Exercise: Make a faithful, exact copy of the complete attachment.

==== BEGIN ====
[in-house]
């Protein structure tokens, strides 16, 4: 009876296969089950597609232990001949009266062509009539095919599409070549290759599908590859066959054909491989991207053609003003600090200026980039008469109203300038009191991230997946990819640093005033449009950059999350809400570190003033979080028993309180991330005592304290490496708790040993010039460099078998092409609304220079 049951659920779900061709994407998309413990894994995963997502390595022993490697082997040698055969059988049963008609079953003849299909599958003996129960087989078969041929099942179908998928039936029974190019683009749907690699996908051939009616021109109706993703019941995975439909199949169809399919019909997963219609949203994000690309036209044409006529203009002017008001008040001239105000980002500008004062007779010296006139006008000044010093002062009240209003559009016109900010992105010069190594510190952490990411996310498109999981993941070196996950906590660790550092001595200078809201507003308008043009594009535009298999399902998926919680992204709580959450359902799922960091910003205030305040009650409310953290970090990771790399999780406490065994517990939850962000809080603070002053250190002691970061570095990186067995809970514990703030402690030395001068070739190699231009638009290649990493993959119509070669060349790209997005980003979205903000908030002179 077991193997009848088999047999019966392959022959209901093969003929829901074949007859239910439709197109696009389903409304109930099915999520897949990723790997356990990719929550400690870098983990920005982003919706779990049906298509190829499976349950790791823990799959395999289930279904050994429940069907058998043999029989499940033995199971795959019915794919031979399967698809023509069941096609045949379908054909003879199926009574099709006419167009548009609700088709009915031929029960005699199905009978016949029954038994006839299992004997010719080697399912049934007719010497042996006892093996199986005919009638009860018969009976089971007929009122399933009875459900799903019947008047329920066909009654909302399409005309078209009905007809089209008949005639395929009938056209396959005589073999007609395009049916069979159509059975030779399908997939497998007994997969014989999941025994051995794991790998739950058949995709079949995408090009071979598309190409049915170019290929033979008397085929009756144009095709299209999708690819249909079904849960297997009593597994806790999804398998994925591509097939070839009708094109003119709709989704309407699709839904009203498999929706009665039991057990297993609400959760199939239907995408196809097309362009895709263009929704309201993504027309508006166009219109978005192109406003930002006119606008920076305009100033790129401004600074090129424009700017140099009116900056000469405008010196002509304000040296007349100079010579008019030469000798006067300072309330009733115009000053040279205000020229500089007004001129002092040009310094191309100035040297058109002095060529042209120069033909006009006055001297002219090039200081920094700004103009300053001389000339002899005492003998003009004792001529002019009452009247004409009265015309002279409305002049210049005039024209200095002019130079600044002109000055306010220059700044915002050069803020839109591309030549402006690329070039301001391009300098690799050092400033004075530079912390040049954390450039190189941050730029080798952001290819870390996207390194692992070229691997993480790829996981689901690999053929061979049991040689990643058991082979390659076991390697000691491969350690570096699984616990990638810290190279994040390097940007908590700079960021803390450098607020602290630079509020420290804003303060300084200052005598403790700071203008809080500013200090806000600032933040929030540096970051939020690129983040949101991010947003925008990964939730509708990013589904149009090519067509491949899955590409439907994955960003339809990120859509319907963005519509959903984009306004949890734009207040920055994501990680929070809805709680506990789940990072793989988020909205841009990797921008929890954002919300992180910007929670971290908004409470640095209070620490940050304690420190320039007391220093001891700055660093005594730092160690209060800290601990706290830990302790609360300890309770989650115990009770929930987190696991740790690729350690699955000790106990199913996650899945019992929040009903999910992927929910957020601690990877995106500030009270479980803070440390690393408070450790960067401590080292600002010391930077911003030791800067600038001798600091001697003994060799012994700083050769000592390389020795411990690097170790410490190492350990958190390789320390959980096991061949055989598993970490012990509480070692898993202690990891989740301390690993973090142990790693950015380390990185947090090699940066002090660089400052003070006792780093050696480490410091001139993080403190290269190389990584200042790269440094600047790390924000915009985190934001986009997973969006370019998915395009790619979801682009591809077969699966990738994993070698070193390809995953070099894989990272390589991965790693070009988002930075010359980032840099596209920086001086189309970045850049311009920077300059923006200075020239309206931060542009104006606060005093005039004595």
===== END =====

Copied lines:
[in-house]
């Protein structure tokens, strides 16, 4: 009876296969089950597609232990001949009266062509009539095919599409070549290759599908590859066959054909491989991207053609003003600090200026980039008469109203300038009191991230997946990819640093005033449009950059999350809400570190003033979080028993309180991330005592304290490496708790040993010039460099078998092409609304220079 049951659920779900061709994407998309413990894994995963997502390595022993490697082997040698055969059988049963008609079953003849299909599958003996129960087989078969041929099942179908998928039936029974190019683009749907690699996908051939009616021109109706993703019941995975439909199949169809399919019909997963219609949203994000690309036209044409006529203009002017008001008040001239105000980002500008004062007779010296006139006008000044010093002062009240209003559009016109900010992105010069190594510190952490990411996310498109999981993941070196996950906590660790550092001595200078809201507003308008043009594009535009298999399902998926919680992204709580959450359902799922960091910003205030305040009650409310953290970090990771790399999780406490065994517990939850962000809080603070002053250190002691970061570095990186067995809970514990703030402690030395001068070739190699231009638009290649990493993959119509070669060349790209997005980003979205903000908030002179 077991193997009848088999047999019966392959022959209901093969003929829901074949007859239910439709197109696009389903409304109930099915999520897949990723790997356990990719929550400690870098983990920005982003919706779990049906298509190829499976349950790791823990799959395999289930279904050994429940069907058998043999029989499940033995199971795959019915794919031979399967698809023509069941096609045949379908054909003879199926009574099709006419167009548009609700088709009915031929029960005699199905009978016949029954038994006839299992004997010719080697399912049934007719010497042996006892093996199986005919009638009860018969009976089971007929009122399933009875459900799903019947008047329920066909009654909302399409005309078209009905007809089209008949005639395929009938056209396959005589073999007609395009049916069979159509059975030779399908997939497998007994997969014989999941025994051995794991790998739950058949995709079949995408090009071979598309190409049915170019290929033979008397085929009756144009095709299209999708690819249909079904849960297997009593597994806790999804398998994925591509097939070839009708094109003119709709989704309407699709839904009203498999929706009665039991057990297993609400959760199939239907995408196809097309362009895709263009929704309201993504027309508006166009219109978005192109406003930002006119606008920076305009100033790129401004600074090129424009700017140099009116900056000469405008010196002509304000040296007349100079010579008019030469000798006067300072309330009733115009000053040279205000020229500089007004001129002092040009310094191309100035040297058109002095060529042209120069033909006009006055001297002219090039200081920094700004103009300053001389000339002899005492003998003009004792001529002019009452009247004409009265015309002279409305002049210049005039024209200095002019130079600044002109000055306010220059700044915002050069803020839109591309030549402006690329070039301001391009300098690799050092400033004075530079912390040049954390450039190189941050730029080798952001290819870390996207390194692992070229691997993480790829996981689901690999053929061979049991040689990643058991082979390659076991390697000691491969350690570096699984616990990638810290190279994040390097940007908590700079960021803390450098607020602290630079509020420290804003303060300084200052005598403790700071203008809080500013200090806000600032933040929030540096970051939020690129983040949101991010947003925008990964939730509708990013589904149009090519067509491949899955590409439907994955960003339809990120859509319907963005519509959903984009306004949890734009207040920055994501990680929070809805709680506990789940990072793989988020909205841009990797921008929890954002919300992180910007929670971290908004409470640095209070620490940050304690420190320039007391220093001891700055660093005594730092160690209060800290601990706290830990302790609360300890309770989650115990009770929930987190696991740790690729350690699955000790106990199913996650899945019992929040009903999910992927929910957020601690990877995106500030009270479980803070440390690393408070450790960067401590080292600002010391930077911003030791800067600038001798600091001697003994060799012994700083050769000592390389020795411990690097170790410490190492350990958190390789320390959980096991061949055989598993970490012990509480070692898993202690990891989740301390690993973090142990790693950015380390990185947090090699940066002090660089400052003070006792780093050696480490410091001139993080403190290269190389990584200042790269440094600047790390924000915009985190934001986009997973969006370019998915395009790619979801682009591809077969699966990738994993070698070193390809995953070099894989990272390589991965790693070009988002930075010359980032840099596209920086001086189309970045850049311009920077300059923006200075020239309206931060542009104006606060005093005039004595």